Special Issue "Conditions on the Early Earth >3.5Gy: Limitations for the Sources/Stability of Prebiotic Compounds and the Prebiotic/Biotic Transition"

A special issue of Life (ISSN 2075-1729). This special issue belongs to the section "Chemistry".

Deadline for manuscript submissions: 30 June 2019

Special Issue Editor

Guest Editor
Prof. Dr. Jeffrey Bada

Distinguished Research Professor of Marine Chemistry, Scripps Institution of Oceanography, University of California, San Diego, La Jolla, CA 92093-0212, USA
Website | E-Mail
Interests: primitive Earth; prebiotic amino acids; cosmogeochemistry; origin of life chemistry; homochirality

Special Issue Information

Dear Colleagues,

Our understanding of the possible environments on early Earth (and elsewhere) that might have been associated with prebiotic chemistry and the transition to primitive biotic chemistry are ambiguous. The use of the term “plausible geochemical conditions” is often used in papers dealing with various aspects of prebiotic chemistry and its increase in complexity to primitive biotic chemistry. However, the meaning of the term is poorly constrained and can mean different things to various researchers. One example is “the warm little pond” concept. For “warm little ponds” to have existed on the early Earth exposed land areas above sea level would have needed to be present. Moreover, they would have needed to be stable enough for simple prebiotic compounds derived from whatever sources to accumulate, interact and produce more complex molecules. If exposed areas above sea level were scarce, short-lived or even nonexistent, were "warm little pond(s)" indeed a plausible environment on the early Earth?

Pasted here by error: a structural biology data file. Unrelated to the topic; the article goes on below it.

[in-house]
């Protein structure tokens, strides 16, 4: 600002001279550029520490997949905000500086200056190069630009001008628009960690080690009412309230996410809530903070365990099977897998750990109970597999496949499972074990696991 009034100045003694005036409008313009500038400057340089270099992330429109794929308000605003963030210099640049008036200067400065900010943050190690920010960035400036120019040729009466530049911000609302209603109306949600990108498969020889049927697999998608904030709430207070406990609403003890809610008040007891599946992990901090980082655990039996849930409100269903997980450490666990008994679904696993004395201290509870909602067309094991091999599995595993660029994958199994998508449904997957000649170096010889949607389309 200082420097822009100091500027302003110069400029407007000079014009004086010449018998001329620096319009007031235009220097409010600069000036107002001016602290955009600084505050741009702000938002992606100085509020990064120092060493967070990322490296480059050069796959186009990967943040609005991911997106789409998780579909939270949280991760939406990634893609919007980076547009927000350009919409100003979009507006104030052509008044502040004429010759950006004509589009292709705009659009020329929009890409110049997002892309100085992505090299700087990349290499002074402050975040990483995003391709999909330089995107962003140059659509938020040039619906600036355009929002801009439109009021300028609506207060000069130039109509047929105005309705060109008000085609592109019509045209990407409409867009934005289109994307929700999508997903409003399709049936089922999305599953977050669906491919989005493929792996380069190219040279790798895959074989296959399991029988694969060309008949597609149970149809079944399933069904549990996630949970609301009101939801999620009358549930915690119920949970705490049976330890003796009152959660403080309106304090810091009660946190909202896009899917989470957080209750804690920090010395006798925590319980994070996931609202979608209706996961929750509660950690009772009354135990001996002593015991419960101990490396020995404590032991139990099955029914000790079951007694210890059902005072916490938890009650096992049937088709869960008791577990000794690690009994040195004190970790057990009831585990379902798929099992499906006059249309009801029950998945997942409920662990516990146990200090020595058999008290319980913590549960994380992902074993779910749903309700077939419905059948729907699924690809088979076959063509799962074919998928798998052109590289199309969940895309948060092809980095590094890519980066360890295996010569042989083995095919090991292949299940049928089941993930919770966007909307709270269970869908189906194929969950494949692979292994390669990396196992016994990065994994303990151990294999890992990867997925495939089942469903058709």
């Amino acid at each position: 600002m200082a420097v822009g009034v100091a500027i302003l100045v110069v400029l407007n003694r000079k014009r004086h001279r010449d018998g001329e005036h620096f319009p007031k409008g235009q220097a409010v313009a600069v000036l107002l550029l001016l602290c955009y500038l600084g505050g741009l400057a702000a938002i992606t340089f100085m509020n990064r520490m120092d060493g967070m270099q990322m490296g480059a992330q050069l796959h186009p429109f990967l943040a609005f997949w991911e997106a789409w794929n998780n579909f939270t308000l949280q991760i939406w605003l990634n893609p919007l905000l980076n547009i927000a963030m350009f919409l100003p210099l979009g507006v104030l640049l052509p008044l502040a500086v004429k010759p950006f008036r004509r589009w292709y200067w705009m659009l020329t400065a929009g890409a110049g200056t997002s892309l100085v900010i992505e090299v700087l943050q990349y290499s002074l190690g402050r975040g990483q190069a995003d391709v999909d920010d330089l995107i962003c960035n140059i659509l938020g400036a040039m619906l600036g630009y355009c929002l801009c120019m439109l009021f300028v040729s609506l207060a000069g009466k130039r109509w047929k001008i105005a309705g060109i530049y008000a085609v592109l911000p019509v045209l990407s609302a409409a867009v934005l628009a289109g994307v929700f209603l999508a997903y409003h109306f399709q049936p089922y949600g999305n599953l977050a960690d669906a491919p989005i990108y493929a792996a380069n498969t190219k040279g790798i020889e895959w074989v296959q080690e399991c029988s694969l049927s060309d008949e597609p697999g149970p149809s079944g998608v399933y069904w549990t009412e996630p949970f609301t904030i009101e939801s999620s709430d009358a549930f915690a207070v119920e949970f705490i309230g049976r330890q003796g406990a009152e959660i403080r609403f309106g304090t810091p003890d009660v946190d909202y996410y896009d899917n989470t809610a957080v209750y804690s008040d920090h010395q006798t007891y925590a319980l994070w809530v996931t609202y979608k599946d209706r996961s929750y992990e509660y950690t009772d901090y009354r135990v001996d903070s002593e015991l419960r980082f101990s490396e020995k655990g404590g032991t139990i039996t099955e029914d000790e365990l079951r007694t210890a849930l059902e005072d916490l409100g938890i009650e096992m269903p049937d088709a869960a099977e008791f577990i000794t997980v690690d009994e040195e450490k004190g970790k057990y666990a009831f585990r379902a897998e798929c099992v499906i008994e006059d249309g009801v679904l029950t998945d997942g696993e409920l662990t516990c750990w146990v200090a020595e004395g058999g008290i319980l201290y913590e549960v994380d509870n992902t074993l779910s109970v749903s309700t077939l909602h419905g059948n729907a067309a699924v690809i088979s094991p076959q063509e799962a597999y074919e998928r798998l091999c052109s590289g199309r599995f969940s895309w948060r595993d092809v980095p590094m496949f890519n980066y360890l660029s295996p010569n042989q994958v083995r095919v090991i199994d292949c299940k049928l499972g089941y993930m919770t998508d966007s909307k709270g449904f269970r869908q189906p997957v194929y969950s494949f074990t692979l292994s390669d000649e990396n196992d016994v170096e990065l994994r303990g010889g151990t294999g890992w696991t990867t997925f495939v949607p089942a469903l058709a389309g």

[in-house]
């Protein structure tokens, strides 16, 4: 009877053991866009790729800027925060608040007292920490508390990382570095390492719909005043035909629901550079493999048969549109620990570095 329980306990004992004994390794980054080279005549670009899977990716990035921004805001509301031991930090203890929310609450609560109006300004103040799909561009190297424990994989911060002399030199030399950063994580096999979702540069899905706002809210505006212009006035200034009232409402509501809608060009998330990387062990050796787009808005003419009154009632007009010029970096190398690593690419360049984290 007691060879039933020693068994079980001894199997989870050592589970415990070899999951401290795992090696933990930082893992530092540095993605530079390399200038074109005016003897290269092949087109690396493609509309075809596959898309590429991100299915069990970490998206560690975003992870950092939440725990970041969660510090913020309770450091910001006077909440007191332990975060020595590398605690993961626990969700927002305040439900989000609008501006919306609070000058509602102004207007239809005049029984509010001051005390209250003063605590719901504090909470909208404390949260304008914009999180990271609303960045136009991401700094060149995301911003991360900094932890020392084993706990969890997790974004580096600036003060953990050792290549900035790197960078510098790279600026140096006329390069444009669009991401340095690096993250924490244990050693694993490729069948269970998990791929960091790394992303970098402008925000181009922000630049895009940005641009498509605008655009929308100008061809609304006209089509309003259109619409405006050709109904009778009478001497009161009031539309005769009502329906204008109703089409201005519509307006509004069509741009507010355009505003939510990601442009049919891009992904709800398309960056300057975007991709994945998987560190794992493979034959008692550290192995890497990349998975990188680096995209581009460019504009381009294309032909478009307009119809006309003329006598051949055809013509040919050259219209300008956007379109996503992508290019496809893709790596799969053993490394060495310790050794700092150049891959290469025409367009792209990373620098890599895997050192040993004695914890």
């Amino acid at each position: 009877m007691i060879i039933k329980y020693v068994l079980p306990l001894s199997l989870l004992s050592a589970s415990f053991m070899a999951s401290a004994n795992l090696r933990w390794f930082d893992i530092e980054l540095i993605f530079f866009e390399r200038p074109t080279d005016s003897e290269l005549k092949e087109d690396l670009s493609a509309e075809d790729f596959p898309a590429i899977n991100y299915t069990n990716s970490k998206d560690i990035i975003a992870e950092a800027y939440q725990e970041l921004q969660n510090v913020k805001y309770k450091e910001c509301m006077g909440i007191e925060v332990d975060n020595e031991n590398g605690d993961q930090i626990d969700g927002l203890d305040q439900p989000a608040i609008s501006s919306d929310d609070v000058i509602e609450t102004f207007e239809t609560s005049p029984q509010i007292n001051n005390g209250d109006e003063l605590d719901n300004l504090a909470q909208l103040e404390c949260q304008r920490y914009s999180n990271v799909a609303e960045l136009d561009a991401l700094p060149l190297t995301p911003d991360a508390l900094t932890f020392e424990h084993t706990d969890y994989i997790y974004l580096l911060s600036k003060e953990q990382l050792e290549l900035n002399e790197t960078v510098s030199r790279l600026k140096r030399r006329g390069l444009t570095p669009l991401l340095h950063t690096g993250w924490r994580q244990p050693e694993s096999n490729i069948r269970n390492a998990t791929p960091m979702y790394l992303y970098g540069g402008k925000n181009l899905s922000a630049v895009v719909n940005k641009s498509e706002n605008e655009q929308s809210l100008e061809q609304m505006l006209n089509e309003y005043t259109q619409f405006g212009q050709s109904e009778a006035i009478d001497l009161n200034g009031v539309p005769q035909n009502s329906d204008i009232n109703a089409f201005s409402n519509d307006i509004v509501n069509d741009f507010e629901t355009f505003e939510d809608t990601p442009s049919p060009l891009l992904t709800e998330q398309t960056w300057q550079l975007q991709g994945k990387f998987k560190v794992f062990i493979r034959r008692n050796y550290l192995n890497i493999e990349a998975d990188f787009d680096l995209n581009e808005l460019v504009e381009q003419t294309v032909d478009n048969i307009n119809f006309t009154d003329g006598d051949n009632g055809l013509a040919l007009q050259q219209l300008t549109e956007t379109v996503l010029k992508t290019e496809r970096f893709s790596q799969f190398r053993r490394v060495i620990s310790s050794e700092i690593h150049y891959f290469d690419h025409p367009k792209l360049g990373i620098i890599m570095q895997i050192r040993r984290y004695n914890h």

Another central issue is what were the chemical components of any water bodies on the early Earth. Minerals on the early Earth would have been in the reduced form and, as a result any soluble products of mineral weathering, would have also been reduced. As noted by Saito et al. [Inorganica Chim. Acta, 356, 308-318 (2003)], “in an ancient ocean dominated by high fluxes and concentrations of iron, the relative availability of trace metals would have been similar to that of a sulfidic system, Fe>Mn, Ni, Co>>Cd, Zn, Cu as a result of the formation of dissolved sulfide complexes. “How the presence or absence of these dissolved components affected prebiotic syntheses and prebiotic compound stability needs to be addressed.

For this Special Issue, submissions should focus on the following topics concerned with the Earth >3.5 Ga:

  1. Exposed land areas above sea level and their stability
  2. Seawater composition
  3. Fresh water occurrence, amounts and composition
  4. Inventory of Minerals
  5. Could non-aqueous solvents have existed under natural geologic conditions?
  6. Environments favorable for prebiotic synthesis and survival
  7. Extraterrestrial supply of prebiotic compounds
  8. Geochemically compatible scenarios for the prebiotic to biotic transition.

Note: Prebiotic synthesis manuscripts by themselves will not be considered unless they are associated with a realistic, justifiable geochemically compatible scenario.